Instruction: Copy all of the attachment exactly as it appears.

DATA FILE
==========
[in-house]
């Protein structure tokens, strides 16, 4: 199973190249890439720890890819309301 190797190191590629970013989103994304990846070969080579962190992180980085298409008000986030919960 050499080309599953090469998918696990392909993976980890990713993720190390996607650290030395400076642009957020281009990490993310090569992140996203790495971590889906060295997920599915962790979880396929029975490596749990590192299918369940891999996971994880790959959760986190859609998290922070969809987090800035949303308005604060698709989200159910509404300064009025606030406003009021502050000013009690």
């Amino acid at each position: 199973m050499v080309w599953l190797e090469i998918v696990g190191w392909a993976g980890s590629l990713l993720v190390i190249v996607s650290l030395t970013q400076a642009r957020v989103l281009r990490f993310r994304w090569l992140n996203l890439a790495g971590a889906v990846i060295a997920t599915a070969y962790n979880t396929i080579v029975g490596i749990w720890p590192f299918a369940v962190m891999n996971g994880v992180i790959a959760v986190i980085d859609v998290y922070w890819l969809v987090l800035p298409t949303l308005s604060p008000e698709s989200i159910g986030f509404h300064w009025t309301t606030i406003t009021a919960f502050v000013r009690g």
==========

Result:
[in-house]
């Protein structure tokens, strides 16, 4: 199973190249890439720890890819309301 190797190191590629970013989103994304990846070969080579962190992180980085298409008000986030919960 050499080309599953090469998918696990392909993976980890990713993720190390996607650290030395400076642009957020281009990490993310090569992140996203790495971590889906060295997920599915962790979880396929029975490596749990590192299918369940891999996971994880790959959760986190859609998290922070969809987090800035949303308005604060698709989200159910509404300064009025606030406003009021502050000013009690």
């Amino acid at each position: 199973m050499v080309w599953l190797e090469i998918v696990g190191w392909a993976g980890s590629l990713l993720v190390i190249v996607s650290l030395t970013q400076a642009r957020v989103l281009r990490f993310r994304w090569l992140n996203l890439a790495g971590a889906v990846i060295a997920t599915a070969y962790n979880t396929i080579v029975g490596i749990w720890p590192f299918a369940v962190m891999n996971g994880v992180i790959a959760v986190i980085d859609v998290y922070w890819l969809v987090l800035p298409t949303l308005s604060p008000e698709s989200i159910g986030f509404h300064w009025t309301t606030i406003t009021a919960f502050v000013r009690g």